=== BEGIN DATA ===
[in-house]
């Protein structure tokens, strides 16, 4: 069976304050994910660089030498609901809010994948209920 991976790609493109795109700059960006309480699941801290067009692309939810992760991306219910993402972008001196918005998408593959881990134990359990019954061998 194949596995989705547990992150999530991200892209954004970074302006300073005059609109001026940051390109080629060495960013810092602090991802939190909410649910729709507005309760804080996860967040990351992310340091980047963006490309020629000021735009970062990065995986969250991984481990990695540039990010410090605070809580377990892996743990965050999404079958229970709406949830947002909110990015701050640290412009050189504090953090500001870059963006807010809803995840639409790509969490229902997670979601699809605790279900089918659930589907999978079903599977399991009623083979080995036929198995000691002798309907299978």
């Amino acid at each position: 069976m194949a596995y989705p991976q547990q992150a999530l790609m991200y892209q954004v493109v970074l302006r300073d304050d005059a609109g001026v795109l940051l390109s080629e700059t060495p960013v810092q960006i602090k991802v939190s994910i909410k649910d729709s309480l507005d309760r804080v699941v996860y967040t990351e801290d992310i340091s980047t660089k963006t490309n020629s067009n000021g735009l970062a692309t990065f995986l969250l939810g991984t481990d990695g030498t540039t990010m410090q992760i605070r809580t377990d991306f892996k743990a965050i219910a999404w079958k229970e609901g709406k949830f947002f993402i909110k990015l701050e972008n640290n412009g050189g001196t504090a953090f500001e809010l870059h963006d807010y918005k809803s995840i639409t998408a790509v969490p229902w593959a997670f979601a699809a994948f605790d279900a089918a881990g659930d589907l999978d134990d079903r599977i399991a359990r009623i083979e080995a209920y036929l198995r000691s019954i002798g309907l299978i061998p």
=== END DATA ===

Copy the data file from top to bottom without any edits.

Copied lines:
[in-house]
């Protein structure tokens, strides 16, 4: 069976304050994910660089030498609901809010994948209920 991976790609493109795109700059960006309480699941801290067009692309939810992760991306219910993402972008001196918005998408593959881990134990359990019954061998 194949596995989705547990992150999530991200892209954004970074302006300073005059609109001026940051390109080629060495960013810092602090991802939190909410649910729709507005309760804080996860967040990351992310340091980047963006490309020629000021735009970062990065995986969250991984481990990695540039990010410090605070809580377990892996743990965050999404079958229970709406949830947002909110990015701050640290412009050189504090953090500001870059963006807010809803995840639409790509969490229902997670979601699809605790279900089918659930589907999978079903599977399991009623083979080995036929198995000691002798309907299978």
């Amino acid at each position: 069976m194949a596995y989705p991976q547990q992150a999530l790609m991200y892209q954004v493109v970074l302006r300073d304050d005059a609109g001026v795109l940051l390109s080629e700059t060495p960013v810092q960006i602090k991802v939190s994910i909410k649910d729709s309480l507005d309760r804080v699941v996860y967040t990351e801290d992310i340091s980047t660089k963006t490309n020629s067009n000021g735009l970062a692309t990065f995986l969250l939810g991984t481990d990695g030498t540039t990010m410090q992760i605070r809580t377990d991306f892996k743990a965050i219910a999404w079958k229970e609901g709406k949830f947002f993402i909110k990015l701050e972008n640290n412009g050189g001196t504090a953090f500001e809010l870059h963006d807010y918005k809803s995840i639409t998408a790509v969490p229902w593959a997670f979601a699809a994948f605790d279900a089918a881990g659930d589907l999978d134990d079903r599977i399991a359990r009623i083979e080995a209920y036929l198995r000691s019954i002798g309907l299978i061998p």